NATO and terrorism
Slovenia, in its determined quest to join NATO, believes the expansion of the Western alliance will strengthen the fight against terrorism.
Slovenian Foreign Minister Dimitrij Rupel is making that argument in meetings this week with State Department officials and congressional leaders.
“I shall try to persuade senators to support Slovenia’s membership in NATO,” said Mr. Rupel, a former Slovenian ambassador to the United States.
Slovenia, a nation of 2 million people on the Adriatic coast west of Italy and south of Austria, was nearly admitted in the first round of NATO expansion. Now, most specialists agree, it is one of the leading candidates among seven nations hoping for an invitation to join the alliance at the NATO summit next year in the Czech capital, Prague.
“Things are indeed changing after September 11,” he said. “What does humanity need at this moment? The expansion of the world of democracy, free enterprise, human rights.
“What we are doing [with the expansion of NATO] is the same thing we are doing in the anti-terrorism coalition.”
In Europe, Western values are moving east with the expected enlargement of NATO as well as the European Union.
“It’s a historic event. I don’t think it can be stopped,” he said.
Slovenia has promised to cooperate with the United States in all areas in the war on terrorism by sharing intelligence and reforming banking laws against money-laundering and controlling illegal immigration, he said.
He also said Slovenia has no problem with Russian membership in NATO, should Moscow decide to undertake the rigorous military and other reforms needed to join the alliance.
“Membership is no long such a political issue,” he said. “It is becoming a technical issue.”
Mr. Rupel is also updating U.S. officials on Slovenia’s efforts to join the European Union and reviewing the events in the Balkans, especially in Macedonia, where ethnic Albanian rebels are again threatening the stability of the country.
“Slovenia is very much concerned,” he said. “We are urging our friends on both side to work together. It is getting late for Macedonia.”
Israeli Prime Minister is planning to visit Washington next month to meet President Bush, a diplomatic source said yesterday.
Mr. Sharon, who canceled a scheduled visit last week, is expected to meet Mr. Bush during the week of Dec. 3, said the diplomat, who asked not to be identified.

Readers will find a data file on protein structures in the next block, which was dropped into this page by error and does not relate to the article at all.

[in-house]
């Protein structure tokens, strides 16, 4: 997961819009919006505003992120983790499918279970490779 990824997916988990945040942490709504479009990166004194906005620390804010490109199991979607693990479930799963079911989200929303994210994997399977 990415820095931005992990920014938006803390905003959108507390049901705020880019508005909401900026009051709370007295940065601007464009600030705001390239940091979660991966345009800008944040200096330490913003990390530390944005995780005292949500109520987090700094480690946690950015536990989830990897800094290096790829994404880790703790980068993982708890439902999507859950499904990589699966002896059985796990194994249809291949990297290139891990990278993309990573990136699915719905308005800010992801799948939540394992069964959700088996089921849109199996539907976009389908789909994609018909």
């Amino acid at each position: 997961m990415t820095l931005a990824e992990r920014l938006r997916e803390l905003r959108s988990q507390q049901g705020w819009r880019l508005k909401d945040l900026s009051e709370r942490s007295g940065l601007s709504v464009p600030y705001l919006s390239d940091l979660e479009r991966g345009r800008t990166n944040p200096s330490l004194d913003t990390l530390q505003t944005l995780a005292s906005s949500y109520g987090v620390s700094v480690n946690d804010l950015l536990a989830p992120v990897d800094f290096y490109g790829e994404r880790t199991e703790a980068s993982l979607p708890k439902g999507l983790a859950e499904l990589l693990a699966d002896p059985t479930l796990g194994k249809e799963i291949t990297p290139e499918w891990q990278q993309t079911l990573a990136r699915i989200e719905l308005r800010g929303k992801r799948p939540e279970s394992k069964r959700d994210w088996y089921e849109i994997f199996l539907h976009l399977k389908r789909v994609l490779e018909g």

Putin on terrorism
Russian President Vladimir Putin says he will never forget the scenes of the hijacked airliners crashing into the World Trade Center and the Pentagon acts that created global solidarity in the war against terrorism.
“Two months have passed since the appalling terrorist acts in New York and Washington,” he said at a Russian Embassy reception this week, “but myself and all of us still have in our mind’s eye the footage of this tragedy.”
He reiterated Russia’s commitment to fighting terrorism and praised the firefighters, police and other rescue workers for their “heroism and courage.”
The terrorists may have killed nearly 5,000 people, but they failed to achieve their ultimate goal, he said.
“Terrorists hoped to intimidate us, to take advantage of our differences between the countries and eventually split the world community,” he said. “But what they achieved was our consolidation and solidarity I would say a solidarity unheard of in the present history.”
“They tried to force a wedge between Christian and Muslim communities and to instigate the clash of civilizations. But they failed,” he said.
“Our common enemy has no nationality, no religion and no civilization.”
Kazakh double duty
Kazakhstan’s ambassador to the United States has taken on the additional duties of representing his country in Canada.
Ambassador Kanat Saudabayev presented his diplomatic credentials last week to Canadian Gov. Gen. Adrienne Clarkson. He later met with Prime Minister Jean Chretien.
Mr. Saudabayev expressed hopes of increasing trade between the two countries. So far this year, Kazakhstan and Canada have done $27 million in business.
Mr. Saudabayev has been ambassador to the United States since January.